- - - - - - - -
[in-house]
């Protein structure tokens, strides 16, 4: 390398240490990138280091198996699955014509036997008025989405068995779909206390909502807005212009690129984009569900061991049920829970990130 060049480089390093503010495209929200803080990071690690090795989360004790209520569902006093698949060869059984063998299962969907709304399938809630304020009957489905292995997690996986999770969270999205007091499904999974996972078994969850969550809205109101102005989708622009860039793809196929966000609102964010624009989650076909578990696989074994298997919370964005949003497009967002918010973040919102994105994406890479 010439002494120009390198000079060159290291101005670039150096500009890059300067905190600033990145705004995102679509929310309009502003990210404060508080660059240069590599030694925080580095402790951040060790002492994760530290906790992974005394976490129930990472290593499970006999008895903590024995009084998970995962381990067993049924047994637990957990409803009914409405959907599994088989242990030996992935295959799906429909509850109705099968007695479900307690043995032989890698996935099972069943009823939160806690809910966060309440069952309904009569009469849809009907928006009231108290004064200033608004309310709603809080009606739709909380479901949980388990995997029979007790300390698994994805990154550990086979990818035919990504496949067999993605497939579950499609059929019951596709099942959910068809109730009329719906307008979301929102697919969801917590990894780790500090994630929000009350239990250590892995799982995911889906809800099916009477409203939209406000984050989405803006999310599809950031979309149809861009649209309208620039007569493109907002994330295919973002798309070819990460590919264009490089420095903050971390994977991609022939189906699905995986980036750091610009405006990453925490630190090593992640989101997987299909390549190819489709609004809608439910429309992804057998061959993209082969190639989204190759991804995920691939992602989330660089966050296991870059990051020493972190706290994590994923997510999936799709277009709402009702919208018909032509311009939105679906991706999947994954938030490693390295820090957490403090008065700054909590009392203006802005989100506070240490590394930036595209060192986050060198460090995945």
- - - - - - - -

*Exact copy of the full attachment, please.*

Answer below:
[in-house]
């Protein structure tokens, strides 16, 4: 390398240490990138280091198996699955014509036997008025989405068995779909206390909502807005212009690129984009569900061991049920829970990130 060049480089390093503010495209929200803080990071690690090795989360004790209520569902006093698949060869059984063998299962969907709304399938809630304020009957489905292995997690996986999770969270999205007091499904999974996972078994969850969550809205109101102005989708622009860039793809196929966000609102964010624009989650076909578990696989074994298997919370964005949003497009967002918010973040919102994105994406890479 010439002494120009390198000079060159290291101005670039150096500009890059300067905190600033990145705004995102679509929310309009502003990210404060508080660059240069590599030694925080580095402790951040060790002492994760530290906790992974005394976490129930990472290593499970006999008895903590024995009084998970995962381990067993049924047994637990957990409803009914409405959907599994088989242990030996992935295959799906429909509850109705099968007695479900307690043995032989890698996935099972069943009823939160806690809910966060309440069952309904009569009469849809009907928006009231108290004064200033608004309310709603809080009606739709909380479901949980388990995997029979007790300390698994994805990154550990086979990818035919990504496949067999993605497939579950499609059929019951596709099942959910068809109730009329719906307008979301929102697919969801917590990894780790500090994630929000009350239990250590892995799982995911889906809800099916009477409203939209406000984050989405803006999310599809950031979309149809861009649209309208620039007569493109907002994330295919973002798309070819990460590919264009490089420095903050971390994977991609022939189906699905995986980036750091610009405006990453925490630190090593992640989101997987299909390549190819489709609004809608439910429309992804057998061959993209082969190639989204190759991804995920691939992602989330660089966050296991870059990051020493972190706290994590994923997510999936799709277009709402009702919208018909032509311009939105679906991706999947994954938030490693390295820090957490403090008065700054909590009392203006802005989100506070240490590394930036595209060192986050060198460090995945």